Ruth Shapiro, founder and chief executive of the Centre for Asian Philanthropy and Society (CAPS), says there is a 'trust deficit' in Indonesia's charity sector. (Photo courtesy of CAPS)

'Guilty Until Proven Innocent' – Trust Deficit Costs Indonesian Charities Billions of Dollars


NOVEMBER 16, 2018

Jakarta. Even though Indonesia has been named the world's most generous nation in the 2018 World Giving Index, its unsupportive regulatory environment, scandals involving  donor funds, and a lack of transparency among nongovernment organizations have contributed to little or no trust among the country's richest to donate money to charities.

Indonesia is one of the three Asian economies with double-digit growth in both high-net-worth individuals (13.7 percent) and financial wealth (14.3 percent), according to a joint report by Paris-based consultancy CapGemini and wealth management firm RBC Wealth Management.

GlobeAsia magazine recently reported that most Indonesian billionaires and the country's 100 largest business groups still enjoy good revenues, despite the current global financial turbulence, a weakening rupiah and stagnating economic growth.

The country's rising middle-income class, abundant natural resources and healthy economic fundamentals provide a strong foundation for companies to expand.

This raises questions of why their philanthropic money cannot play a bigger role in addressing some the country's most daunting problems, such as inequality, poverty and unemployment.

Ruth Shapiro, founder and chief executive of the Centre for Asian Philanthropy and Society (CAPS), said, "from the middle class to the super-rich" there is more disposable income, which should contribute to "making philanthropy much more possible."

From a regional perspective, Asia is also home to most of the world's dollar billionaires with a new success story written every two days.

Hong Kong-based CAPS is a research and advisory organization active in 17 economies in Asia. Founded five years ago, the nonprofit produces policy research on philanthropy, analyzes government policies in the selected economies and conducts research. It also looks at how companies can better spend their charity money.

Trust Deficit

"When I ask a lot of philanthropists, 'why don't you give more in your home country?' they say: 'I don't trust the organizations, so I'm going to give to nonprofits abroad instead. It is because I can trust those places that the money is going to be spent the right way. Here, it's more difficult,'­" said Shapiro, who was in Jakarta for the three-day Indonesia Philanthropy Festival (FIFest), which showcased innovations in the country's philanthropic activities.

Shapiro said there is a "trust deficit" in the entire charity sector, adding that the "lack of trust is debilitating." The charity sector includes stakeholders such as nongovernmental organizations, businessmen, companies and the government.

Guilty 'Till Proven Innocent

Shapiro, who also founded the Asia Business Council and served as its executive director from its inception in 1997 until 2007, said one important reason for this trust deficit is confusing, or constantly changing laws in a country like Indonesia.

The Asia Business Council is a Hong Kong-based organization focused on creating sustainable economic growth in Asia.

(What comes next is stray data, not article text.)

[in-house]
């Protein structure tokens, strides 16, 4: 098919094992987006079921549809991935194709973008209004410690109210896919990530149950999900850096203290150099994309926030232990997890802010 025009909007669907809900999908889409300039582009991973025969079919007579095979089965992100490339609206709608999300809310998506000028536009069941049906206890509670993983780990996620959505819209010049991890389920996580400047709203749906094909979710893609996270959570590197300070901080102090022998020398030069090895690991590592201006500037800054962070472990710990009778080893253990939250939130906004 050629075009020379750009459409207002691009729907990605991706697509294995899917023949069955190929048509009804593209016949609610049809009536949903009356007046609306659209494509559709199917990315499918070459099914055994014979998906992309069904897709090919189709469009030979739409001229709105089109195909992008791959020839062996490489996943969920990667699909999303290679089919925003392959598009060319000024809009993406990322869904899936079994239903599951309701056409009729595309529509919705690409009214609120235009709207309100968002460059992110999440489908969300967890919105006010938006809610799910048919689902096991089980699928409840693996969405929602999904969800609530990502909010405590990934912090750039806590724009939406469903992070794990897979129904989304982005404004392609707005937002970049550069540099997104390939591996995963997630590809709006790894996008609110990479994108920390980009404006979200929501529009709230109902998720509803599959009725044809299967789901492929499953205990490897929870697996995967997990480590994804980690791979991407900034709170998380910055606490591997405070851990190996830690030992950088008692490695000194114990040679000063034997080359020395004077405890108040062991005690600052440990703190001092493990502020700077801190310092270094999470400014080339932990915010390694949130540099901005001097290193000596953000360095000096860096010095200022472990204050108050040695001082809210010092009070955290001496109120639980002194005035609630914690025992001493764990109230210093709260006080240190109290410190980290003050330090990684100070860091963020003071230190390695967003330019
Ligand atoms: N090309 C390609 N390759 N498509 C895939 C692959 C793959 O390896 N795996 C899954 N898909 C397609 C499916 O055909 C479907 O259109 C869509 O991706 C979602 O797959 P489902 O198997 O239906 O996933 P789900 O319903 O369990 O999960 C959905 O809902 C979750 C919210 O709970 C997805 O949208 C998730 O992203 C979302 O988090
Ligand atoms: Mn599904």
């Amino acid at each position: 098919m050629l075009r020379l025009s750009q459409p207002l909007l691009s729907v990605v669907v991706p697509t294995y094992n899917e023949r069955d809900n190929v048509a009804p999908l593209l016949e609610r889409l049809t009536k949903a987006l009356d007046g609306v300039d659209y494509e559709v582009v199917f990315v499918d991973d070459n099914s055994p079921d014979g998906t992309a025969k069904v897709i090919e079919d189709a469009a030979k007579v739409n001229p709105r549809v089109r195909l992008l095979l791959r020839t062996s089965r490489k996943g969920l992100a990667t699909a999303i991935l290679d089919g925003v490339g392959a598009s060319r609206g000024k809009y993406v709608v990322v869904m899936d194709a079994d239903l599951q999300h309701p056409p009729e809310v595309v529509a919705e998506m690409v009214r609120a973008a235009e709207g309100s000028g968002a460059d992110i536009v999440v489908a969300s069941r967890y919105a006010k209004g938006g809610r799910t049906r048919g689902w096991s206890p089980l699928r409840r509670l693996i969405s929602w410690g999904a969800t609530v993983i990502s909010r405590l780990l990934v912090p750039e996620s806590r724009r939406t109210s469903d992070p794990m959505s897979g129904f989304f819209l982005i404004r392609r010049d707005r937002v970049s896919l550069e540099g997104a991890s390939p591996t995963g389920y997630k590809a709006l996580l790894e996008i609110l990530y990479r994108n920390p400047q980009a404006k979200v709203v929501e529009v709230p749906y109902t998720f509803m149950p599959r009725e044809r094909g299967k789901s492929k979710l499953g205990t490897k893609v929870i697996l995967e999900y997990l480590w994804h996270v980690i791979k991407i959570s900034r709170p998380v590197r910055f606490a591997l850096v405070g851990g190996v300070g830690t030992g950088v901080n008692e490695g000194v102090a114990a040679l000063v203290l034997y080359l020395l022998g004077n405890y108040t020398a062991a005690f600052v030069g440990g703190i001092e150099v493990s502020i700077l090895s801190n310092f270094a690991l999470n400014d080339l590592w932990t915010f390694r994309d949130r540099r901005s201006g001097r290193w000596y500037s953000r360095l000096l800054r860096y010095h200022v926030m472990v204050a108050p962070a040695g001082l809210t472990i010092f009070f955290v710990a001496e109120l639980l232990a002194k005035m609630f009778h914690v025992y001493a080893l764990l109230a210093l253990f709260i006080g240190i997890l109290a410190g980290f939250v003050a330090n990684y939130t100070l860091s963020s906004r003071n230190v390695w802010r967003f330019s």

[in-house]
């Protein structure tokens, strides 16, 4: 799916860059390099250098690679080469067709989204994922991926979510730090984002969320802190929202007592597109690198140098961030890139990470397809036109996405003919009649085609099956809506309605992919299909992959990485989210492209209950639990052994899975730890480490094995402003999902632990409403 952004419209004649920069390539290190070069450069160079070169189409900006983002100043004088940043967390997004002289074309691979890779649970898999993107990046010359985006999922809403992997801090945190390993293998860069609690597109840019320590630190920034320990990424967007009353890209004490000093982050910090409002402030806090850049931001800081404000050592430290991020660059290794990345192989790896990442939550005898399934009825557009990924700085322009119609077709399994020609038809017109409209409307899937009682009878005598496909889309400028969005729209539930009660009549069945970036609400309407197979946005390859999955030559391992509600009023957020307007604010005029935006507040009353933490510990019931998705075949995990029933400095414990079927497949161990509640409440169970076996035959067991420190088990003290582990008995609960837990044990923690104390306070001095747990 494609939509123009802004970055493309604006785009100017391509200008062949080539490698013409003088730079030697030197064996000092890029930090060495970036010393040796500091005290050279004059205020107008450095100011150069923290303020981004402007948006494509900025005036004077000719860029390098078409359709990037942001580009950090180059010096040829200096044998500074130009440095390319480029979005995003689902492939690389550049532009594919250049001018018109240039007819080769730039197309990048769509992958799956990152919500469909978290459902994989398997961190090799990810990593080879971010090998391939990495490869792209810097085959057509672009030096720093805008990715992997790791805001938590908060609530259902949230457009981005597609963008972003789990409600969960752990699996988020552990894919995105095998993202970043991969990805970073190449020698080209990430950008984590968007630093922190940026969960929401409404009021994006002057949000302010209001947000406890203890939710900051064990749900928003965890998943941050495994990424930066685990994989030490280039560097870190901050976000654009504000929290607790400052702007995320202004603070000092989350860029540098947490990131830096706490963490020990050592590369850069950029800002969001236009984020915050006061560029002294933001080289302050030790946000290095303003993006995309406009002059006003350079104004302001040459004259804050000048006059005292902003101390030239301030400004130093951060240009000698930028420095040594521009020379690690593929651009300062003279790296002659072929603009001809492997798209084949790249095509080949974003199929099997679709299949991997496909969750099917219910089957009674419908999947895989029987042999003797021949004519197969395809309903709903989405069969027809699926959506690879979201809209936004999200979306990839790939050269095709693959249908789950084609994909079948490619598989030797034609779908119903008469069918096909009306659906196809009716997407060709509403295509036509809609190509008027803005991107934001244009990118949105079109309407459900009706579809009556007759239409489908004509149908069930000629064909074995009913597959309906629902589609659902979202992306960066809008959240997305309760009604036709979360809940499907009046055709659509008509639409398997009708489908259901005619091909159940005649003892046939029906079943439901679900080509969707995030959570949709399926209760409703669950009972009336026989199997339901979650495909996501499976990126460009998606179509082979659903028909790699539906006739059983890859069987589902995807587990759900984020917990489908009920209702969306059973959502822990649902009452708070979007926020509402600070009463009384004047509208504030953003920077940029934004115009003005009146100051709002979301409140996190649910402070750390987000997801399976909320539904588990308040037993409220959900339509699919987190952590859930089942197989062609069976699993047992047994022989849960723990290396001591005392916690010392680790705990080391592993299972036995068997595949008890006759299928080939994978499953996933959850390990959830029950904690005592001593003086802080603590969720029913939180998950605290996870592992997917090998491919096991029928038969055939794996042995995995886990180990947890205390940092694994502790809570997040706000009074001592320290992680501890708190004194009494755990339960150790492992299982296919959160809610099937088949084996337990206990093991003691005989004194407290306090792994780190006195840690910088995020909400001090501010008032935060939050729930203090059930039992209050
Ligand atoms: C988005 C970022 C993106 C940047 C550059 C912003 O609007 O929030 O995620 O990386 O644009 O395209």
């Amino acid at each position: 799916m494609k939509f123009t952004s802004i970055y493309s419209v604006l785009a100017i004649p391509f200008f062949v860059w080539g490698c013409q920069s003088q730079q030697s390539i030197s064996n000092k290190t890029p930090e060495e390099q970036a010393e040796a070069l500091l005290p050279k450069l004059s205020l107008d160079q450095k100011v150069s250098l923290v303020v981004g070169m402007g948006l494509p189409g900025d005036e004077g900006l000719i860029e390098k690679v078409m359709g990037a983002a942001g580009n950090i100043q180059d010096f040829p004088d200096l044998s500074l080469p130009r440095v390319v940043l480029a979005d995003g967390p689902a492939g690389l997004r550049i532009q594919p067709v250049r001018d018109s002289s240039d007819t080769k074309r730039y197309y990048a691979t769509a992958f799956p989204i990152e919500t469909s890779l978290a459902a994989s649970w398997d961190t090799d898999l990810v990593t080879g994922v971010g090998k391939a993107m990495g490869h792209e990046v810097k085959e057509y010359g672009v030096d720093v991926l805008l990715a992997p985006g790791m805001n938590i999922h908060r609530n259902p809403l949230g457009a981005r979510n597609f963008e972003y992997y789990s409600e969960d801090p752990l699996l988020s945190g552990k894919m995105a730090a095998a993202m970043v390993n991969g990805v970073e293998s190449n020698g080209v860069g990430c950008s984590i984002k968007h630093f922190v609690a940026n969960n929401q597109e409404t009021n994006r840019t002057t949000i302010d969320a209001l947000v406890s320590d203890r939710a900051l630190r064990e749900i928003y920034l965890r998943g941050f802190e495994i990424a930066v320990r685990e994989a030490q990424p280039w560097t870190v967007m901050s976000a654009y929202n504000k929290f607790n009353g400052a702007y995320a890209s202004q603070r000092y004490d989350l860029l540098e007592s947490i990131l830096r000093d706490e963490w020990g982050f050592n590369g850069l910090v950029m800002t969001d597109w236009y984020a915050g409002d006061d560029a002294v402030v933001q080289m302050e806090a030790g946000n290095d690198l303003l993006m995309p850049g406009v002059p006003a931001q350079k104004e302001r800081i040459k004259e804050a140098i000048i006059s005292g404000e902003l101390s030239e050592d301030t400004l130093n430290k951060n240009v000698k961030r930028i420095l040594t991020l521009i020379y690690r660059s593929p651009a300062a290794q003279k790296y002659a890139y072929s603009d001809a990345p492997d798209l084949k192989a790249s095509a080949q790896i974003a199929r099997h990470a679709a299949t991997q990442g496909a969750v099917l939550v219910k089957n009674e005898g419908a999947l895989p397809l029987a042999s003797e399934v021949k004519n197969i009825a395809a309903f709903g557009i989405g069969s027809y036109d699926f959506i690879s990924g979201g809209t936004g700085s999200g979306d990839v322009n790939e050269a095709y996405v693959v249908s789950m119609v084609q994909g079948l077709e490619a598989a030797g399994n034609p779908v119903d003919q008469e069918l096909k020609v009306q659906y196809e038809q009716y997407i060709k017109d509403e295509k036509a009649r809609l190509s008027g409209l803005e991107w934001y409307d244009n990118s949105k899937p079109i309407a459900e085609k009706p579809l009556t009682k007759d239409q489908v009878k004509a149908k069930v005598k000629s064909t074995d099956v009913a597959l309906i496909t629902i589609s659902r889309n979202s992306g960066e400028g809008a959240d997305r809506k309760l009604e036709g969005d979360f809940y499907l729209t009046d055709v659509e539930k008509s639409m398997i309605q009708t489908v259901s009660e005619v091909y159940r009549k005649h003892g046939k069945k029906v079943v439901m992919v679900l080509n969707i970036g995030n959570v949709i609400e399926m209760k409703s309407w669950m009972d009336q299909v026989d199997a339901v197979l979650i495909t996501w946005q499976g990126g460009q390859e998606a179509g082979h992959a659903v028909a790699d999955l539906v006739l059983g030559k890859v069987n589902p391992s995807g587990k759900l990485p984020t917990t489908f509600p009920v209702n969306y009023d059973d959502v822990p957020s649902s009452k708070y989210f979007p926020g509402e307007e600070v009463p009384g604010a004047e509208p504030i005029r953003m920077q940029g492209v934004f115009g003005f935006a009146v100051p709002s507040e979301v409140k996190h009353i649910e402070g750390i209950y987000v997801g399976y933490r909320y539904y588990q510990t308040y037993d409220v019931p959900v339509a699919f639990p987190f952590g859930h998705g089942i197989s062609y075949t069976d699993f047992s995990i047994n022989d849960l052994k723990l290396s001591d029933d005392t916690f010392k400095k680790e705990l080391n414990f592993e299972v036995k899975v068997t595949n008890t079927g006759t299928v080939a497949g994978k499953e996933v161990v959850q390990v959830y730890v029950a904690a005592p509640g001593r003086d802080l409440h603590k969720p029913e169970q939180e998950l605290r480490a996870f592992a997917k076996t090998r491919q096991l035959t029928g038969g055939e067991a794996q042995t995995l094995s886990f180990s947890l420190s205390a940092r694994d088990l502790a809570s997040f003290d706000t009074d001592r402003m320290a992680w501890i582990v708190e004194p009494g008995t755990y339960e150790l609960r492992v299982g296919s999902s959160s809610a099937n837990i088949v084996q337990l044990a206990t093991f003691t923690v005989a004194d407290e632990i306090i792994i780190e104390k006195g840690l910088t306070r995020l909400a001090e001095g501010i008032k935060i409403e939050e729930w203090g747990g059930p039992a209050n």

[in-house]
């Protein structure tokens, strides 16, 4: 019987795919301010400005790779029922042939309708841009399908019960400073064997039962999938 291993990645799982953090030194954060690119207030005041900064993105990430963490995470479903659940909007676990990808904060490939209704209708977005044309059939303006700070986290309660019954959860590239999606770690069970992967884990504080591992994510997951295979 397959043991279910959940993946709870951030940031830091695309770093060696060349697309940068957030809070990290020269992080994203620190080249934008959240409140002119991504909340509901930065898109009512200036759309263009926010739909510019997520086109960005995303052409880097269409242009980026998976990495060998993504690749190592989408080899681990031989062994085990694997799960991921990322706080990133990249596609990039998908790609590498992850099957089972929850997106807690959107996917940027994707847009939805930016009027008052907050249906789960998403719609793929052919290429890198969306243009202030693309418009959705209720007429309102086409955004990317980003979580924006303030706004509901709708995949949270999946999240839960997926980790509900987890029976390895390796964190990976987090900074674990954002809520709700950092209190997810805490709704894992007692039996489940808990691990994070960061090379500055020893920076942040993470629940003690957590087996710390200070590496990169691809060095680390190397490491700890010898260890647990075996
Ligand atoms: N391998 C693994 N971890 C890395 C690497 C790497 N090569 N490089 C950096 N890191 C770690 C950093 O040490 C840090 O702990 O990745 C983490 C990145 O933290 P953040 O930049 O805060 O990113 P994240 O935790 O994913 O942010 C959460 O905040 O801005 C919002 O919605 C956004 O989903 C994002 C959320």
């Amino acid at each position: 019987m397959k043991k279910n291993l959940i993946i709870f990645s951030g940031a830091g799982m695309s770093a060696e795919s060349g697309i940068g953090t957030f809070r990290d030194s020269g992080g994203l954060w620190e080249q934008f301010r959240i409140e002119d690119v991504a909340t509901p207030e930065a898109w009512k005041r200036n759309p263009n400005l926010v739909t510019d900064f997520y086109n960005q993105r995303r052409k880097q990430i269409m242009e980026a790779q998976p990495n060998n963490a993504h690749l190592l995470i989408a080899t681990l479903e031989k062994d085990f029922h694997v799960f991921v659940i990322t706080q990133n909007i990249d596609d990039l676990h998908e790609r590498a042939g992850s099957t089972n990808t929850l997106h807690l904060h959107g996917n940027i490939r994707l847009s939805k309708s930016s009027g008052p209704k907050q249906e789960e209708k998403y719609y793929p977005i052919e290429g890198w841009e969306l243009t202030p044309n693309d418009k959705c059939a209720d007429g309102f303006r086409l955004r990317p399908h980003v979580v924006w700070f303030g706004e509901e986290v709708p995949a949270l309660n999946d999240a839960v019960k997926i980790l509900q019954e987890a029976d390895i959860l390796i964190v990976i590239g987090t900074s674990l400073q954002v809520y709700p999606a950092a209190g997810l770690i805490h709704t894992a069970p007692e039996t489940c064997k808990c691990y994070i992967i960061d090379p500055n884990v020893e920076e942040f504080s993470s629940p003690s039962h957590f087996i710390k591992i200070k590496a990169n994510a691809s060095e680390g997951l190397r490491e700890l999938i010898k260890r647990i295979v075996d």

"In this country, there is a law on foundations, on social organizations, national laws, local laws and they are not aligned. So the message is what you have to do is different. Plus, they are not always enforced, even if you follow any. So it's very difficult to navigate, or even do things right because it's confusing what the laws are," she said.

Shapiro also highlighted the many scandals in the social and charity sectors. "Then people say, 'oh they're all corrupt, all fraudulent,'­" she said.

"If you think about it, it doesn't happen in the private sector. If a company engages in fraud, you won't have people saying things like 'oh now the entire private sector is bad,' but it does happen in the charitable sector; so, it's now guilty till proven innocent," she said.

Shapiro also touched on the lack of transparency in many nonprofit organizations.

"It's very difficult to look at nonprofit organizations in this country and know where they get their money from, what they do with the money and the impact they're having. It's not like they're bad people, it's just that often, they don't have the skills to tell you," she said.

"A lot of the time if you ask a nonprofit, 'where does your money come from, what are you spending it on?' – they're going to be like, 'why do you want to know?'­" Shapiro said.

Money for Advocacy or Social Delivery?

To Shapiro, the term "nongovernmental organization" means many things and these different definitions play roles in both issue advocacy and social causes.

She said most companies are happy to give to nonprofit organizations engaged in social causes, such as helping children, or eradicating malnutrition.

"But you don't know what they are doing, so you get nervous because you don't want to be caught funding an organization that's going to turn around and criticize the government... In some countries, including the US, there are legal differences between these two different types of organizations," she said.

Shapiro said one of the things Indonesia must therefore do to unleash the potential is to develop "more accountability and transparency that will make people feel that they can trust the sector and work on things."

Dr. Ruth Shapiro obtained a doctorate from Stanford University and master's degrees from Harvard University and George Washington University. She is the primary author of "Pragmatic Philanthropy: Asian Charity Explained," published by Palgrave Macmillan in January this year. She currently resides in Hong Kong.